For various reasons, technical types cannot always agree which is the best software to meet company needs. Differences may be over preferred operating system, vendor, hardware, software configuration and features, or political/personal whims.
6. Undocumented Current Environment
Perhaps due to turnover or lack of time, no one has documented (or recently updated) what the "AS- IS" user management/provisioning environment looks like. This includes roles and responsibilities, business rules and processes, and software/hardware.
7. No Shared and Communicated Vision
No one has written and communicated a possible "TO-BE " roadmap for provisioning/user management software to decision makers and influencers. This may be due to lack of understanding of the "AS-IS" environment, politics, lack of time, or lack of knowledgeable resources to create such a roadmap. To ensure overall success, the "TO-BE" roadmap ideally should advocate a phased approach.
8. No Project Resources
All available staff who would be working on a software upgrade are busy doing other tasks (like system administration, user support, or other projects). So, there are no available resources that can be dedicated full/part-time to the project. Also, the company may be reluctant to hire outside consultants to perform the upgrade for various reasons.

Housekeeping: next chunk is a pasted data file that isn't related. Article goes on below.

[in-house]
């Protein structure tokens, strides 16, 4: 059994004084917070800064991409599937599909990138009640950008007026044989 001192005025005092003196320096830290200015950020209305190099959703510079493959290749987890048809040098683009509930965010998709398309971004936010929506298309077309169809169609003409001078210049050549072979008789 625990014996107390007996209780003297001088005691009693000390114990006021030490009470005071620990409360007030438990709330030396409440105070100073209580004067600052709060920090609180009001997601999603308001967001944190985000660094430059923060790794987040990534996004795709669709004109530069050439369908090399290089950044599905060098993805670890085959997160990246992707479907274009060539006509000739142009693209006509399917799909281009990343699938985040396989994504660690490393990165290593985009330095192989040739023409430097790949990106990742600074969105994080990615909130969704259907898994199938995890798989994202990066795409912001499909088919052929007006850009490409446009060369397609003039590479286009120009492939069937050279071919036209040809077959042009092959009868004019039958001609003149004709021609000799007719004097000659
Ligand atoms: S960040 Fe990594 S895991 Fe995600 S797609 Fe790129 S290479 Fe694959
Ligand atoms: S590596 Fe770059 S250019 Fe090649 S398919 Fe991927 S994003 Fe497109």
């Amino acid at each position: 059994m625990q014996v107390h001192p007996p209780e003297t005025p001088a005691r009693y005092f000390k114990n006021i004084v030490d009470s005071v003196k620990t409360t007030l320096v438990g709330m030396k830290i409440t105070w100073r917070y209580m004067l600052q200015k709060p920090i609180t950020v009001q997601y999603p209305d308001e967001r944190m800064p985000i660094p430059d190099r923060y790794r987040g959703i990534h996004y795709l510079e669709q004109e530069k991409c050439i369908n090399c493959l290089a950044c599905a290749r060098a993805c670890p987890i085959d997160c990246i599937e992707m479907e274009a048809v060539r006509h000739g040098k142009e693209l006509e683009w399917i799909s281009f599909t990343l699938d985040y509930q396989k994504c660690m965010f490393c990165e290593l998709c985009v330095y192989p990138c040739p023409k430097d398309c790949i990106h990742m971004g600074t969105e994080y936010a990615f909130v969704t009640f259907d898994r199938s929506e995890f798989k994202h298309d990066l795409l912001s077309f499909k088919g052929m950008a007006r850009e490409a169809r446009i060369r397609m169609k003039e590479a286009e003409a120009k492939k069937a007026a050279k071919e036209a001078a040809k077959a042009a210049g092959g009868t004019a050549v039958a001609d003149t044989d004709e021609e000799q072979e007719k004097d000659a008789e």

9. No Agreement on Upgrade Requirements
It is possible to agree on vision, product, and project team and still get nowhere! Reasons could be an honest difference of opinion on configuration settings, hardware setup, features to enable, degree of customization, and more. Unclear and disputed requirements from the start will likely bring disastrous results.
10. Other Concerns
These are other factors too numerous to mention which could impact getting an upgrade project off the ground. – security concerns, lack of physical space for hardware, no organization/resources for administration, remote locations building their own unapproved "underground" solutions, organizational changes and mergers (with new organizations having their own IdM vision), vendor changes and mergers, and more.
I hope that this does not discourage you from moving forward on getting your provisioning/user management underway. By identifying possible obstacles, you can then begin to plan to overcome each of them. In the last article of the series, we will discuss what you can do to get your provisioning /user management upgrade on management's radar.
For Further Information
Abridean "15 Rules for a Successful User Management and Provisioning Project"
Gomolski, Barbara "When Cheap Is Expensive" Computerworld 2/16/2004
Lewis, Jamie, Blum, Dan "The Enterprise Directory Value Proposition" Burton Group 1999 http://www.burtongroup.com/
Microsoft "The Provisioning Challenge" http://www.microsoft.com/serviceproviders/mps/challenge.asp
About The Author
Hallett German (email@example.com) is president of Alessea Consulting (www.alessea.com) specializing in Identity Management, Project Management, and Business Development. Copyright 2004 Alessea Consulting All Rights Reserved